Losing Hope

I am the owner of a 2000 Maxima. When the car hit 70,000 miles the service engine light turned on. Shortly after the car would violently vibrate when breaking. When I took in the car for servicing (Firestone Auto in Brighton). After running a full diagnostic I was told one of my cylinders was not igniting properly. I followed their recommendations to replace the coils and spark plugs, did an engine tune up, and replaced the rear breaks. I did not follow their recommendation to replace 3 tires.

I left the shop and a day later when I reached 60mph on the highway the service engine light returned. The breaking problem still existed but now the car would stall as well. I took the car back to the shop and was told that they stood by the initial work but missed the second part of the problem. After thinking it was maybe a vacuum leak they determined it was the motor oxygen sensor that was still preventing the cylinder from igniting properly. The manager was great with customer service, kept me in the loop of what was going on, did not charge me for labor and gave me an assurance that if this did not solve the problem he would reimburse me in full.

When I was called to get the car I was asked if I noticed any exhaust issues and that they recommend I do a full muffler/exhaust replacement for another $734–None of this issues were detected on the original diagnostic just 2 weeks before, nor was there any smoke or smell being omitted from the muffler prior to bringing in the car. I went to pick it up last night and as I turned on the ignition there was a vibration present throughout the car, it continued as i reversed went around the lot and then entered back into the parking space. I went back into the shop and reported the problem. They took a look, asked me to leave the car, and I have yet to hear back.

Any recommendation/suggestions as to what may be causing the problem?

Find another mechanic. They are just replacing parts without finding out what the problem is…or they are purposely trying to screw you.

I don’t understand why you need the exhaust replaced. There is something amiss here. You’ve spent too much money with these crooks.

I think you have several problems and the biggest one is the disconnect between the shop looking at the car and yourself.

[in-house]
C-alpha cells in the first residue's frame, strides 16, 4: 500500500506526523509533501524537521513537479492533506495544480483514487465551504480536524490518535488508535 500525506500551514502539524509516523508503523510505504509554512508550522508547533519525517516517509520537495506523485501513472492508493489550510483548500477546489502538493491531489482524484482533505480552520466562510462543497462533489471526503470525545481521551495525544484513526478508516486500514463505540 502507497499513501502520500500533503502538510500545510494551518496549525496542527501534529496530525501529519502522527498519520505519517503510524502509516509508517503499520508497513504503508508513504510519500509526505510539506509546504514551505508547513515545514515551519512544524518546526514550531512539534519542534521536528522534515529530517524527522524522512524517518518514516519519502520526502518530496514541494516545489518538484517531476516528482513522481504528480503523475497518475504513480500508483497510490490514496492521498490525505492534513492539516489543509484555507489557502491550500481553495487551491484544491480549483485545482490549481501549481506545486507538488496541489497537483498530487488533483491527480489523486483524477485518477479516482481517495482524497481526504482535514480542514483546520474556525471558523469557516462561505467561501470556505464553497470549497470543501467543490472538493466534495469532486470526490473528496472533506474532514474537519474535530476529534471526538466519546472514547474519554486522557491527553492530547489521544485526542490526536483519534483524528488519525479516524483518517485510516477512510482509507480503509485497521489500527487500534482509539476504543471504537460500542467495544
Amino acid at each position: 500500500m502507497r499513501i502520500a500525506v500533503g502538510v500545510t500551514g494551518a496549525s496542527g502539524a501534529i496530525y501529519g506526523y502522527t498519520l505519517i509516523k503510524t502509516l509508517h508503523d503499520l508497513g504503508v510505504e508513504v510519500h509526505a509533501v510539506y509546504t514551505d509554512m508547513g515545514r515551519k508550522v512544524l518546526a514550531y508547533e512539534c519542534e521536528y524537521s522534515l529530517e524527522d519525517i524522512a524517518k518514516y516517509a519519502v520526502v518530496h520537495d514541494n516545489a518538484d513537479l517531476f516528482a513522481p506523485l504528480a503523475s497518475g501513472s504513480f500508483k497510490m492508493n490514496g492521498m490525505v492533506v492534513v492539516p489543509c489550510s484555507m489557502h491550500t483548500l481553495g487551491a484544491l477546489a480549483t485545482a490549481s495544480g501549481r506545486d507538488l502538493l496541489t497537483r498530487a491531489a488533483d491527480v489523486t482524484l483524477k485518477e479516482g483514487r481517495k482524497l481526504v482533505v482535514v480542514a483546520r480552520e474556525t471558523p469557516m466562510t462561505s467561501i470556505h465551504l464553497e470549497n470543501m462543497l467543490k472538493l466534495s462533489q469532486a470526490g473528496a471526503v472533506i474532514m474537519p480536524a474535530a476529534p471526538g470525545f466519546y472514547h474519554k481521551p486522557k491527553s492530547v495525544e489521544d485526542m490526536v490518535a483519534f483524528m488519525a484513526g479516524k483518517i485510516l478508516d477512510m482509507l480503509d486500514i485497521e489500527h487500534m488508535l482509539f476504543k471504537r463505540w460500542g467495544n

JMHO, but no shop should put itself into the position of saying something, having the customer perform the work, and then having to retrace all of the steps.

A engine vibration could be an engine miss, so pull the codes. A brake vibration could be the front brakes and you replaced the rears.
Loose front suspension parts or wheel bearings can also cause brake vibration and even bad tires can do the same.

I won’t even venture any guesses on this vehicle but I know if I were running the shop I would have washed my hands of the vehicle already since diagnosing problems and having the customer do the work always leads to problems.
JMHO anyway.

You interpreted the original post differently then I did. I was under the impression that the shop recommended the work the OP agreed and had everything done except the tires. I don’t think the OP is doing the work but I could be wrong.

OP: Could you clarify for us who performed the work on your car. You or the shop.


The shop has performed all the work.

The “violent vibration when braking” would, at first, seem to be warped brake rotors, or worn steering/suspension. It could, also, be a ruptured brake power booster. If ruptured, when the brakes pedal is pushed, engine vacuum is quickly lost through the rupture. This large vacuum lose would make the engine run very rough as long as the brake pedal is pressed. Let up on the brake pedal, and the engine would run much smoother. // The cylinder misfire could be another problem. Did they change the fuel filter?

You’re right. I misinterpreted the “I followed” part of the statement and apologize for that.

If this brake vibration is in the steering wheel then that would point to the front brakes. If the vibration is in the body and seats that should be the rear brakes.

The engine vibrations sounds like a misfire but without knowing what codes are present it would be difficult to narrow it down.
I’m a bit suspect about the diagnosis of an O2 sensor causing your problem since an O2 is not going to pick on one cyinder. I have no idea why they’re recommending a full exhaust replacement unless they’re working on the assumption that the converter and/or muffler is restricted.
That’s a pretty costly assumption and like the O2 diagnosis will not pick one cylinder either.
Exhaust restrictions are also easily checked with a vacuum gauge.

If they’re absolutely convinced that one cylinder is at fault then a compression test should be done on that cylinder. At 70k miles there should not be a mechanical fault unless the car has been overheated or abused in the past, but that should be step one if a cylinder has a persistent problem. After that, and considering the plug/coil has been changed, then they should look at the injector and its wiring pretty closely.
Hope that helps anyway.